In my time, the roads in Pulau Tekong were like a bad marriage: bumpy and never-ending. So it was inevitable that one night as we were returning from live firing exercises, a mishap occurred. A convoy of 3-tonners were bouncing along at speed. The tailboard of the front 3-tonner, which hadn’t been properly secured, sprang open when the truck hit a bump. The sleepy soldier leaning against that tailboard (which happened to be me) fell out. Bouncing like a camouflaged beach ball, I rolled into the path of the convoy.
As it turns out, that particular driver was not half- asleep (an oddity among army drivers) and he managed to stop his vehicle before it ran over me. My life was saved.
I expected people to be shouting. I expected tears and recrimination. After all, I almost died.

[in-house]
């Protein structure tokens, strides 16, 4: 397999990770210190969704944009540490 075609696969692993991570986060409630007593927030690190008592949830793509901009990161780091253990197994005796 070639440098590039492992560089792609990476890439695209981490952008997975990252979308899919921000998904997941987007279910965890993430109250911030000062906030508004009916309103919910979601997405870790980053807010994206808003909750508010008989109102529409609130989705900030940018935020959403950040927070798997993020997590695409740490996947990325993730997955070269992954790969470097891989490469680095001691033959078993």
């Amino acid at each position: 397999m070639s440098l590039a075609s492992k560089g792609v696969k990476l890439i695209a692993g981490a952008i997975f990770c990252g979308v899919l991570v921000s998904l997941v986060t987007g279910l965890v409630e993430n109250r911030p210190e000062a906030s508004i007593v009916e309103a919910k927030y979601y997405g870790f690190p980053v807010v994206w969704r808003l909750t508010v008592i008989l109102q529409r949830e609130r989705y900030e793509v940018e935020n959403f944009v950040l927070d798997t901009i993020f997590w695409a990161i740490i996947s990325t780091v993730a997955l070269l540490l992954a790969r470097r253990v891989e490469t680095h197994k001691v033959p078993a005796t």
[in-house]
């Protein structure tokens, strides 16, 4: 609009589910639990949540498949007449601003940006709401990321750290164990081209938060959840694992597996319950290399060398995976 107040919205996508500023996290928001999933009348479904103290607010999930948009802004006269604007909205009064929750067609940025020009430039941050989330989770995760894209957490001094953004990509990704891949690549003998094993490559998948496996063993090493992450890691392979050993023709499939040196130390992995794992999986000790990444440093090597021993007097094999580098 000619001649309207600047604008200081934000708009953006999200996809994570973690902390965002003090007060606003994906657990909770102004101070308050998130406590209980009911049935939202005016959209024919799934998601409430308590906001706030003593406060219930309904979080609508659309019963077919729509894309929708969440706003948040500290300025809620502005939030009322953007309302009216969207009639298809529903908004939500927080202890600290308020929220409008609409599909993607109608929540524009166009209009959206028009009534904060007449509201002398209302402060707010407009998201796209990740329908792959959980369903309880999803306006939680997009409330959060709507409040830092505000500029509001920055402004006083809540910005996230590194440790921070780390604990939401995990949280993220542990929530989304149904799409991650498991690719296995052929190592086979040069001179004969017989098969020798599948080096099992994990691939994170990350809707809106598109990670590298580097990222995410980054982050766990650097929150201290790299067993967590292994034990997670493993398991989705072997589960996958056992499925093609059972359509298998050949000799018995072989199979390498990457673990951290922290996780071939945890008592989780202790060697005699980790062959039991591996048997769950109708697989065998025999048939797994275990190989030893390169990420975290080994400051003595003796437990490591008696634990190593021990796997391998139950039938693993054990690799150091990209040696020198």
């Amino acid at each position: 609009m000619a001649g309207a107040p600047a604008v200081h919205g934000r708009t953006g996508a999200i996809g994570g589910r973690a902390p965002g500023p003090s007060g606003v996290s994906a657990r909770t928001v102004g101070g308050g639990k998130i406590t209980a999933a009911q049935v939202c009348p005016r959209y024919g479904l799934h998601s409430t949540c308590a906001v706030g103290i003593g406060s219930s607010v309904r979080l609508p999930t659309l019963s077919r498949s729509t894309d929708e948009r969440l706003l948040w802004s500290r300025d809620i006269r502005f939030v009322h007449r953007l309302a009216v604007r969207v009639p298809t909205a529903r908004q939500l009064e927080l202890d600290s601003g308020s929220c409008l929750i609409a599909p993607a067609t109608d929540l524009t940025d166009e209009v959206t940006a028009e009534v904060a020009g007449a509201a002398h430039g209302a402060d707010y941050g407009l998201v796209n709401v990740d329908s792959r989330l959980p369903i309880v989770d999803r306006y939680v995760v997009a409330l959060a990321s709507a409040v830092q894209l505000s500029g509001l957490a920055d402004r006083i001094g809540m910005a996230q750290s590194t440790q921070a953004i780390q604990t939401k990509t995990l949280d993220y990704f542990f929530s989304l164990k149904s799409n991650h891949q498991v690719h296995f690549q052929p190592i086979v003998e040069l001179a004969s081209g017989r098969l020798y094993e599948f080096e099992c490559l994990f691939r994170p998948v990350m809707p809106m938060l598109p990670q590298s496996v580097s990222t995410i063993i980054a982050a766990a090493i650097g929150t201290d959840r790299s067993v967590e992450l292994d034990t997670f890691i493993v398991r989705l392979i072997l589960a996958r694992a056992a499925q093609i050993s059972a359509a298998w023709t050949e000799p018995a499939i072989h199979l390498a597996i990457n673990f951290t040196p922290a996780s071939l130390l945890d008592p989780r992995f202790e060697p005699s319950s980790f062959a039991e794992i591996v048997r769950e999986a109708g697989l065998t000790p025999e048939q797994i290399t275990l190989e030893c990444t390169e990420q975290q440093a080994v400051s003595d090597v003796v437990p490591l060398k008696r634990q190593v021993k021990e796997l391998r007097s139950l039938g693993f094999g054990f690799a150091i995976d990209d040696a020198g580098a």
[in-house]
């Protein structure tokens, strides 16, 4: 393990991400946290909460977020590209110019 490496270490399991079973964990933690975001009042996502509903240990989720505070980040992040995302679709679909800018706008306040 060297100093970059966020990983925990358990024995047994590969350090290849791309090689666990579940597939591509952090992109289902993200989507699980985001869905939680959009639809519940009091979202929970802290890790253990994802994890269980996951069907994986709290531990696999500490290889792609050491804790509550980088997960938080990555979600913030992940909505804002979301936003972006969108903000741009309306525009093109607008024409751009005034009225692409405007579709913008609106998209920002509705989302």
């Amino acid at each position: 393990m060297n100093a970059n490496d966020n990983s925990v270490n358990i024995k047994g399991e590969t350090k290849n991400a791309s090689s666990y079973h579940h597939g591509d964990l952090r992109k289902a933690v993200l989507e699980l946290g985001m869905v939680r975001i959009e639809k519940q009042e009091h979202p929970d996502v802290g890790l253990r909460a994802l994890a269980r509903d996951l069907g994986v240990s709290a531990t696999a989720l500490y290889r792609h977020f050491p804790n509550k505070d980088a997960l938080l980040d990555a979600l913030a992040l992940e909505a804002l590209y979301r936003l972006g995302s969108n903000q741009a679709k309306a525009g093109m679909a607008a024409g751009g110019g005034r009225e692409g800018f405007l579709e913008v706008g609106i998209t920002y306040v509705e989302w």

But there was nothing of the sort. They dusted me, chucked me back on the 3-tonner, fixed the tailboard, and carried on.
I wanted to raise a hue and cry. The tailboard was broken. My driver was reckless. The roads were awful. There was a complete disregard for safety. Shouldn’t there have been an inquiry? Or at least some yelling? But nothing happened. Everyone was tired and they just wanted to go home.
At that point it dawned on me that the correct response to any problem is: ‘Any harm done?’ A million bizarre things happen every day. People make mistakes probably more often than they make good decisions. If we were to focus on every problem we encounter, we’d never go home. Each time something goes wrong, we should ask: ‘Any harm done?’ If the answer is ‘none’, then we should just focus on getting back in the truck and going home.
Oddly enough, I find that’s how the law works too. People may do the most outrageously silly things, but if no one is hurt, then by and large the law isn’t interested. Any time someone kicks up a fuss, it’s always fair to ask: ‘Any harm done?’”
- Adrian Tan, Lawyer and Author